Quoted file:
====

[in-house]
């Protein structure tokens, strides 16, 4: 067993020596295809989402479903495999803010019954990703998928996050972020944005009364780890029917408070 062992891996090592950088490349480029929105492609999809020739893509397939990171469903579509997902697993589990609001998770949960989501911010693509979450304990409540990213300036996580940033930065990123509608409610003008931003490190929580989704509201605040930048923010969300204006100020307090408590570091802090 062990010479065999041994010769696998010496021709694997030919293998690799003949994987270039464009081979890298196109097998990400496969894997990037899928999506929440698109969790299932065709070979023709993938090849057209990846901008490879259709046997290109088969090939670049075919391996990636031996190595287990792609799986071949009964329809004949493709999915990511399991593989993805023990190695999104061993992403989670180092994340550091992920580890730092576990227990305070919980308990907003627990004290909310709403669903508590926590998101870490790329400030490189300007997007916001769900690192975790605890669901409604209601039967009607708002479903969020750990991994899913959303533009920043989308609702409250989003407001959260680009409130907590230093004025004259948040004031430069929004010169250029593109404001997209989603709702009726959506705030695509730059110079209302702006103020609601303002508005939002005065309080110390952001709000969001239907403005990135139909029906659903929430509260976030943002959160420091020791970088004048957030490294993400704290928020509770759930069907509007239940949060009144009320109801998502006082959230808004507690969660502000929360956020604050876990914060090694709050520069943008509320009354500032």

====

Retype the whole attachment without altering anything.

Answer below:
[in-house]
């Protein structure tokens, strides 16, 4: 067993020596295809989402479903495999803010019954990703998928996050972020944005009364780890029917408070 062992891996090592950088490349480029929105492609999809020739893509397939990171469903579509997902697993589990609001998770949960989501911010693509979450304990409540990213300036996580940033930065990123509608409610003008931003490190929580989704509201605040930048923010969300204006100020307090408590570091802090 062990010479065999041994010769696998010496021709694997030919293998690799003949994987270039464009081979890298196109097998990400496969894997990037899928999506929440698109969790299932065709070979023709993938090849057209990846901008490879259709046997290109088969090939670049075919391996990636031996190595287990792609799986071949009964329809004949493709999915990511399991593989993805023990190695999104061993992403989670180092994340550091992920580890730092576990227990305070919980308990907003627990004290909310709403669903508590926590998101870490790329400030490189300007997007916001769900690192975790605890669901409604209601039967009607708002479903969020750990991994899913959303533009920043989308609702409250989003407001959260680009409130907590230093004025004259948040004031430069929004010169250029593109404001997209989603709702009726959506705030695509730059110079209302702006103020609601303002508005939002005065309080110390952001709000969001239907403005990135139909029906659903929430509260976030943002959160420091020791970088004048957030490294993400704290928020509770759930069907509007239940949060009144009320109801998502006082959230808004507690969660502000929360956020604050876990914060090694709050520069943008509320009354500032």